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I was able to rescue four lights from a 1960’s house remodel that I have been working on. After replacing all the sockets, wiring, a few fasteners, and a bit of metal straightening and clean up, they are like new. If you look really close, you can see the little patterns of holes that add to the design around the fat part of the shade.

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Here is the finished light ready for install.
That’s not black paint, it’s black patina with a matte clear coat.

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This is a light I started building today for a client that requested the lighting to produce interesting rays of light in a small space.  I mocked it up with paper before I CNC plasma cut the pieces. Tomorrow it gets its guts and hopefully by next week the finish will be in place.

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So, apparently I’m in the craft of making hairpin legs for the people I care about… I may actually start producing them as a product, though there are far too many competitors out there.

My wife asked me to make four for our kids’ art table that she wanted to make as a Christmas present ti them. I made 16 instead. .. Four of them (for the kids’ art table) were made to be 20” high, painted matte turquoise on the top 5”, and clear lacquered the rest of the way down. The rest went to a few other projects for my older sister and I…

These seem to be superior to most of the commercially available units as the are made with 7/16” cold rolled steel (not 3/8” hot rolled steel), the top plates are 3/16” (not 1/8”  or 10ga.), and the legs are fillet welded at the base of the top plates AND plug welded on the top of the top plates. I made a couple of jigs that made the replication super consistent, and I can make them virtually any height.  The top plates were very easy to make, because I just plasma cut them all… I’m considering powder coating a few sets too…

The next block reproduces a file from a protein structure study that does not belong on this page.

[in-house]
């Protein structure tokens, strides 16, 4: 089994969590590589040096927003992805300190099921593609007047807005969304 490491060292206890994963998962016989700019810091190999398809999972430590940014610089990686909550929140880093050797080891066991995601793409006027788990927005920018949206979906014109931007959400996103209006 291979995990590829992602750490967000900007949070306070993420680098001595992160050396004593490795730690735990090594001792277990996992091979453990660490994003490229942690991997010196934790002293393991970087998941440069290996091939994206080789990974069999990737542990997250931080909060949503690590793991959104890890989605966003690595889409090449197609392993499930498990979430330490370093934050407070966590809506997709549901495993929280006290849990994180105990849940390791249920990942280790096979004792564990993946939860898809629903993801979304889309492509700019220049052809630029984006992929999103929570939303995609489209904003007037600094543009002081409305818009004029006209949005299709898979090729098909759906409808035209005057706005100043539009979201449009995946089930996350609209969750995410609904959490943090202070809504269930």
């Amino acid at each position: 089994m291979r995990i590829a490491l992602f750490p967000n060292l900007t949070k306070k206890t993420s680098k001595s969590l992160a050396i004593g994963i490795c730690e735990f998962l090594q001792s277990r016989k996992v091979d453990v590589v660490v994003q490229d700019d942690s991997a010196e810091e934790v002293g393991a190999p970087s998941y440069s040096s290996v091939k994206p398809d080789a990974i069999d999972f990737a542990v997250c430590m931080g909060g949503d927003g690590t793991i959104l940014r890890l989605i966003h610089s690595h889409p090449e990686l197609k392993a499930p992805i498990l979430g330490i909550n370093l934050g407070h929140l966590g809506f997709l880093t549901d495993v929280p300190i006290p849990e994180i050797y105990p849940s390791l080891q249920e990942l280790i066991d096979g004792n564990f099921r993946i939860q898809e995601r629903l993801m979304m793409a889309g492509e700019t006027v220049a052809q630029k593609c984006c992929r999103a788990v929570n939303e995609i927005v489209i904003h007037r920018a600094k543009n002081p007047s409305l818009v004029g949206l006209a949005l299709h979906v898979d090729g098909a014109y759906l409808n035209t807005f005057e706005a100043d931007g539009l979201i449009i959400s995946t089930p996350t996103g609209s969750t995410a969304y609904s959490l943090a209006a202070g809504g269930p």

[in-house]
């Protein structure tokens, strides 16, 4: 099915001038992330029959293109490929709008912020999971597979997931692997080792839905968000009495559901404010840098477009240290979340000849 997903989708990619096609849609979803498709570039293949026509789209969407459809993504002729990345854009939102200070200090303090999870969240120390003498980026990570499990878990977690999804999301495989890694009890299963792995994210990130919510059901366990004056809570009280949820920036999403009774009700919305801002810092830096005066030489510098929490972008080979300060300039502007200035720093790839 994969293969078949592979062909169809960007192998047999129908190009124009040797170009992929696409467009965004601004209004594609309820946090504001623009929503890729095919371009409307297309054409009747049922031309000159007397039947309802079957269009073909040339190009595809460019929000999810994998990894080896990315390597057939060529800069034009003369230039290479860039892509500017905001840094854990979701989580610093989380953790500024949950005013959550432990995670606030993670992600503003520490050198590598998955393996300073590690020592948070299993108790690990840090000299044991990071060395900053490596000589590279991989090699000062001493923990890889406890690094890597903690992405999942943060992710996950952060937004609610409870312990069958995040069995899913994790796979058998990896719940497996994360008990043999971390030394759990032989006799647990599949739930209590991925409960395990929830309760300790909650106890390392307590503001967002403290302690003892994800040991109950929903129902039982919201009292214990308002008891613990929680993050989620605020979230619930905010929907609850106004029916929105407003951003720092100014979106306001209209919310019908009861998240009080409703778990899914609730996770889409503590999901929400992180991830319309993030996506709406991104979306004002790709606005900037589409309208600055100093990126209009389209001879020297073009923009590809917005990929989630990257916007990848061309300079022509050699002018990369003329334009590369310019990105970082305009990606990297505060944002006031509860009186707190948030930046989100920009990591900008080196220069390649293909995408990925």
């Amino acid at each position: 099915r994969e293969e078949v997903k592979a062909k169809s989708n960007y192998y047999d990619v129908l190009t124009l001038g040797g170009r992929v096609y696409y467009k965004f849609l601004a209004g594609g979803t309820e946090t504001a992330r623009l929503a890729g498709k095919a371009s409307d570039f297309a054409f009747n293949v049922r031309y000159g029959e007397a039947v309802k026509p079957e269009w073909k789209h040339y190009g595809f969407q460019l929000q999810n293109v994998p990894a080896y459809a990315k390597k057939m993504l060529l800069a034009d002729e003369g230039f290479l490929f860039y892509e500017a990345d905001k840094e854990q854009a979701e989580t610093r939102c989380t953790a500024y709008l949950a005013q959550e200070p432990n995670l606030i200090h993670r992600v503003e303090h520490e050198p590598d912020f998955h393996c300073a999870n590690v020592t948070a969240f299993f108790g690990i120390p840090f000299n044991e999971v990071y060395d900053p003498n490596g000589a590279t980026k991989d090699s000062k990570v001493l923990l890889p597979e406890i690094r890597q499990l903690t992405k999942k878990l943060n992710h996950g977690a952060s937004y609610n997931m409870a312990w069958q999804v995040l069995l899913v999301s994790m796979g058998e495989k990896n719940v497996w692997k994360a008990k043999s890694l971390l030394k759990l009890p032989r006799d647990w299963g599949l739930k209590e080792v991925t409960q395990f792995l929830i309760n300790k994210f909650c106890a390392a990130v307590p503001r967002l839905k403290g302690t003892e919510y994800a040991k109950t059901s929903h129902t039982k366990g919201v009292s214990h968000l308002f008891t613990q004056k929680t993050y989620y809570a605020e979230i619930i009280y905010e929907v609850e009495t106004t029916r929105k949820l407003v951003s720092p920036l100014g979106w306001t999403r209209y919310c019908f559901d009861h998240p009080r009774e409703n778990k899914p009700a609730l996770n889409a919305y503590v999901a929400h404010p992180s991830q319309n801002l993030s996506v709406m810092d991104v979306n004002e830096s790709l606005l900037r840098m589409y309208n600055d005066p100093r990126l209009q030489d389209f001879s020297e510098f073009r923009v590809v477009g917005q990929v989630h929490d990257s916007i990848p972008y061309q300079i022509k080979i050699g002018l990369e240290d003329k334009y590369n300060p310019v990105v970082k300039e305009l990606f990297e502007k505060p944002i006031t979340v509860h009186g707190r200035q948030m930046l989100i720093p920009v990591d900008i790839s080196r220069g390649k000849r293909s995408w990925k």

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These are a few name frames that I made for a friend to give to his in laws for Christmas.  The top photo shows the completed look. They are all 18 gage cold rolled steel, that has been hammered out to mimic the sheet metal techniques of the craftsman who worked for Gaudi. The style is in reminiscence of the Casa Mila entrance doors, with my own design and fabrication stylings. The tiles were supplied and purchased by my friend while on holiday in Barcelona.  The black color of the finished frames was a chemical plating/patina that I used to turn the steel matte black. Enjoy!

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New toy for the new year. 
This compressor is ten times the compressor I used to have, even though they are both 60 gallon…

New toy for the new year.

This compressor is ten times the compressor I used to have, even though they are both 60 gallon…

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everydaycarry:


Apple iPhone 5
Pebble Smart Watch
Refractory Carbon Fiber Ring
Veleno Designs Quantum Ti
Swisstech Utilikey
LaCie Silver CooKey
NaoLoop
Fisher Space Pen
Midori Memorandum Card
Itoya Fresnel Lens
Protech Godfather

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Awesome shout out on the ring! Thank you!  Nice load out, carry well!
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wonderingalex:

shou-sugi-ban method

 shou-sugi-ban (焼杉板) 

(via theswindlr)

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sleeplessinldn:

Construction Lamp by Joost van Bleiswijk for Moooi

This may be a problem! Way too similar to a design that I have been prototyping for over a year now…

Update:
        Mine’s still cooler, though!

(via monstereatsdesign)

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This was a fun project!

My client is remodeling a 1960’s/70’s Arizona ranch house to fall into that rustic late mid-century modern design motif. I was asked to design three gates for the pool yard, and one security for for the master bedroom. After putting in my research, and running my brain down the washboard a few dozen times, this is what I came up with…   Enjoy!

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Last week I read a little article from an old Popular Mechanics magazine. The article explained how a person with limited tools and a kitchen stove could fashion a knife from an old file. I was half way through the article before I had started digging through my collection of bastard files to find one that I could part with.